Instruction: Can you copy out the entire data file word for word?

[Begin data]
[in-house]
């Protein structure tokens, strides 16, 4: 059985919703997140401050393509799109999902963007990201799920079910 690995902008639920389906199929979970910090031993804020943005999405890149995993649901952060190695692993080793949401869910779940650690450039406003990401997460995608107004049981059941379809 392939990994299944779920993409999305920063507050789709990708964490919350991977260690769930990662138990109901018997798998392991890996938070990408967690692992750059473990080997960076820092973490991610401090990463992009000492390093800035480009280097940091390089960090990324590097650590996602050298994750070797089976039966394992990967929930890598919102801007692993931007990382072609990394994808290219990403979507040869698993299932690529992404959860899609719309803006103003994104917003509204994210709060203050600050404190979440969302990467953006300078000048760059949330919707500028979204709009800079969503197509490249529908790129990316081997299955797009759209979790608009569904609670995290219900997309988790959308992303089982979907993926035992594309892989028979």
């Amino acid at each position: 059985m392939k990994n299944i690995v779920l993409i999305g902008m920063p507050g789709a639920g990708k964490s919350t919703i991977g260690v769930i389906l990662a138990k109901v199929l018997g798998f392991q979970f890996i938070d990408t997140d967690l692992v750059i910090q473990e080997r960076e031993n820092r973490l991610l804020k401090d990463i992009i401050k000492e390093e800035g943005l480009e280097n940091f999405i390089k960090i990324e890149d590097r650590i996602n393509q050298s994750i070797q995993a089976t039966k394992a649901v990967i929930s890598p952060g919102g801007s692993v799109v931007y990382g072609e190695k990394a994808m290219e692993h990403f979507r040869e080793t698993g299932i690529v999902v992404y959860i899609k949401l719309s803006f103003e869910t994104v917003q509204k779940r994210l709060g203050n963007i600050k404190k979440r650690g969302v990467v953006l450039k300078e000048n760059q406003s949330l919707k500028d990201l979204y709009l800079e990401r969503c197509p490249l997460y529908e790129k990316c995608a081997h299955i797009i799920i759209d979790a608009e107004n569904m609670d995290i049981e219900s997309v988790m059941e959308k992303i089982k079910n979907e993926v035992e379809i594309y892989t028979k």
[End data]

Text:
[in-house]
């Protein structure tokens, strides 16, 4: 059985919703997140401050393509799109999902963007990201799920079910 690995902008639920389906199929979970910090031993804020943005999405890149995993649901952060190695692993080793949401869910779940650690450039406003990401997460995608107004049981059941379809 392939990994299944779920993409999305920063507050789709990708964490919350991977260690769930990662138990109901018997798998392991890996938070990408967690692992750059473990080997960076820092973490991610401090990463992009000492390093800035480009280097940091390089960090990324590097650590996602050298994750070797089976039966394992990967929930890598919102801007692993931007990382072609990394994808290219990403979507040869698993299932690529992404959860899609719309803006103003994104917003509204994210709060203050600050404190979440969302990467953006300078000048760059949330919707500028979204709009800079969503197509490249529908790129990316081997299955797009759209979790608009569904609670995290219900997309988790959308992303089982979907993926035992594309892989028979």
């Amino acid at each position: 059985m392939k990994n299944i690995v779920l993409i999305g902008m920063p507050g789709a639920g990708k964490s919350t919703i991977g260690v769930i389906l990662a138990k109901v199929l018997g798998f392991q979970f890996i938070d990408t997140d967690l692992v750059i910090q473990e080997r960076e031993n820092r973490l991610l804020k401090d990463i992009i401050k000492e390093e800035g943005l480009e280097n940091f999405i390089k960090i990324e890149d590097r650590i996602n393509q050298s994750i070797q995993a089976t039966k394992a649901v990967i929930s890598p952060g919102g801007s692993v799109v931007y990382g072609e190695k990394a994808m290219e692993h990403f979507r040869e080793t698993g299932i690529v999902v992404y959860i899609k949401l719309s803006f103003e869910t994104v917003q509204k779940r994210l709060g203050n963007i600050k404190k979440r650690g969302v990467v953006l450039k300078e000048n760059q406003s949330l919707k500028d990201l979204y709009l800079e990401r969503c197509p490249l997460y529908e790129k990316c995608a081997h299955i797009i799920i759209d979790a608009e107004n569904m609670d995290i049981e219900s997309v988790m059941e959308k992303i089982k079910n979907e993926v035992e379809i594309y892989t028979k």